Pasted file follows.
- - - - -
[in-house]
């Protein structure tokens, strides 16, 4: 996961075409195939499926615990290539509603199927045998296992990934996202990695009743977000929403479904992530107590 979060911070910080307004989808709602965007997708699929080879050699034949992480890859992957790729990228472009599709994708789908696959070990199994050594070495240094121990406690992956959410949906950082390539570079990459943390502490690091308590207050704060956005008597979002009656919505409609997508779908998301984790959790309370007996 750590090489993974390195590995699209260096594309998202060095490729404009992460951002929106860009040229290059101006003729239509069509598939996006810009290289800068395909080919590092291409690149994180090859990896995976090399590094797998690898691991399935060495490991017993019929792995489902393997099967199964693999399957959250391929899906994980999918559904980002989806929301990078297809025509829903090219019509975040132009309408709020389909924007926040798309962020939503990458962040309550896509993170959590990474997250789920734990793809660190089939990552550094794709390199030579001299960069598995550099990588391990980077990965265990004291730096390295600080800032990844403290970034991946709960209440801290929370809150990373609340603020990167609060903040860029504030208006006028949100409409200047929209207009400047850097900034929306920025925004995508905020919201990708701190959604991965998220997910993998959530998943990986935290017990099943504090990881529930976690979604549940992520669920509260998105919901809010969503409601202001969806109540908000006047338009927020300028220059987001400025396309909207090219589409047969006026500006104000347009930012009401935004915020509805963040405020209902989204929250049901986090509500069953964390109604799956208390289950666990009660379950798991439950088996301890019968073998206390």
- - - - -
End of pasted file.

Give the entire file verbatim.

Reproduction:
[in-house]
């Protein structure tokens, strides 16, 4: 996961075409195939499926615990290539509603199927045998296992990934996202990695009743977000929403479904992530107590 979060911070910080307004989808709602965007997708699929080879050699034949992480890859992957790729990228472009599709994708789908696959070990199994050594070495240094121990406690992956959410949906950082390539570079990459943390502490690091308590207050704060956005008597979002009656919505409609997508779908998301984790959790309370007996 750590090489993974390195590995699209260096594309998202060095490729404009992460951002929106860009040229290059101006003729239509069509598939996006810009290289800068395909080919590092291409690149994180090859990896995976090399590094797998690898691991399935060495490991017993019929792995489902393997099967199964693999399957959250391929899906994980999918559904980002989806929301990078297809025509829903090219019509975040132009309408709020389909924007926040798309962020939503990458962040309550896509993170959590990474997250789920734990793809660190089939990552550094794709390199030579001299960069598995550099990588391990980077990965265990004291730096390295600080800032990844403290970034991946709960209440801290929370809150990373609340603020990167609060903040860029504030208006006028949100409409200047929209207009400047850097900034929306920025925004995508905020919201990708701190959604991965998220997910993998959530998943990986935290017990099943504090990881529930976690979604549940992520669920509260998105919901809010969503409601202001969806109540908000006047338009927020300028220059987001400025396309909207090219589409047969006026500006104000347009930012009401935004915020509805963040405020209902989204929250049901986090509500069953964390109604799956208390289950666990009660379950798991439950088996301890019968073998206390």